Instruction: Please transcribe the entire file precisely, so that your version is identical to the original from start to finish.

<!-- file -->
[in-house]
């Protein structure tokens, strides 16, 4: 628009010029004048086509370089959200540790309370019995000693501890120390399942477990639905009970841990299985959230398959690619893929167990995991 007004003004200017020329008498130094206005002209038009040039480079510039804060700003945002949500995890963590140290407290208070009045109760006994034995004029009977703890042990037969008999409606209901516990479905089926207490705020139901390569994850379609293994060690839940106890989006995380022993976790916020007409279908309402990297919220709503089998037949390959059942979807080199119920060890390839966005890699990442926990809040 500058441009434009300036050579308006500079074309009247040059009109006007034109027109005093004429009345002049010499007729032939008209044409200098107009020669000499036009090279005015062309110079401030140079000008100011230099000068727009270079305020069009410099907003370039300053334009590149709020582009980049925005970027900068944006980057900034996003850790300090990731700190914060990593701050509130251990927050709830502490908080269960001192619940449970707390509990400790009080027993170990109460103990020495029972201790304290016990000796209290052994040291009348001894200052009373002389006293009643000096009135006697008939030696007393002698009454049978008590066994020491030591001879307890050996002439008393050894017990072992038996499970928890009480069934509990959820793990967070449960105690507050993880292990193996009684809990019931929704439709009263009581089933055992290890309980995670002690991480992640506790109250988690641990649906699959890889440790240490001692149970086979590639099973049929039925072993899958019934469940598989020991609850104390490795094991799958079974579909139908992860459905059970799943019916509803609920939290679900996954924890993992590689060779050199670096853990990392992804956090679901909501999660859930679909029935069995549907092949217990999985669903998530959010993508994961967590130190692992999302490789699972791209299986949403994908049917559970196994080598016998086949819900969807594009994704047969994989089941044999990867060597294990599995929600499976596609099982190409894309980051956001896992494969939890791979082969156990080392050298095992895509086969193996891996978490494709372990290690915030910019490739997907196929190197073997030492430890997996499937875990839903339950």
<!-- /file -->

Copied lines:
[in-house]
């Protein structure tokens, strides 16, 4: 628009010029004048086509370089959200540790309370019995000693501890120390399942477990639905009970841990299985959230398959690619893929167990995991 007004003004200017020329008498130094206005002209038009040039480079510039804060700003945002949500995890963590140290407290208070009045109760006994034995004029009977703890042990037969008999409606209901516990479905089926207490705020139901390569994850379609293994060690839940106890989006995380022993976790916020007409279908309402990297919220709503089998037949390959059942979807080199119920060890390839966005890699990442926990809040 500058441009434009300036050579308006500079074309009247040059009109006007034109027109005093004429009345002049010499007729032939008209044409200098107009020669000499036009090279005015062309110079401030140079000008100011230099000068727009270079305020069009410099907003370039300053334009590149709020582009980049925005970027900068944006980057900034996003850790300090990731700190914060990593701050509130251990927050709830502490908080269960001192619940449970707390509990400790009080027993170990109460103990020495029972201790304290016990000796209290052994040291009348001894200052009373002389006293009643000096009135006697008939030696007393002698009454049978008590066994020491030591001879307890050996002439008393050894017990072992038996499970928890009480069934509990959820793990967070449960105690507050993880292990193996009684809990019931929704439709009263009581089933055992290890309980995670002690991480992640506790109250988690641990649906699959890889440790240490001692149970086979590639099973049929039925072993899958019934469940598989020991609850104390490795094991799958079974579909139908992860459905059970799943019916509803609920939290679900996954924890993992590689060779050199670096853990990392992804956090679901909501999660859930679909029935069995549907092949217990999985669903998530959010993508994961967590130190692992999302490789699972791209299986949403994908049917559970196994080598016998086949819900969807594009994704047969994989089941044999990867060597294990599995929600499976596609099982190409894309980051956001896992494969939890791979082969156990080392050298095992895509086969193996891996978490494709372990290690915030910019490739997907196929190197073997030492430890997996499937875990839903339950």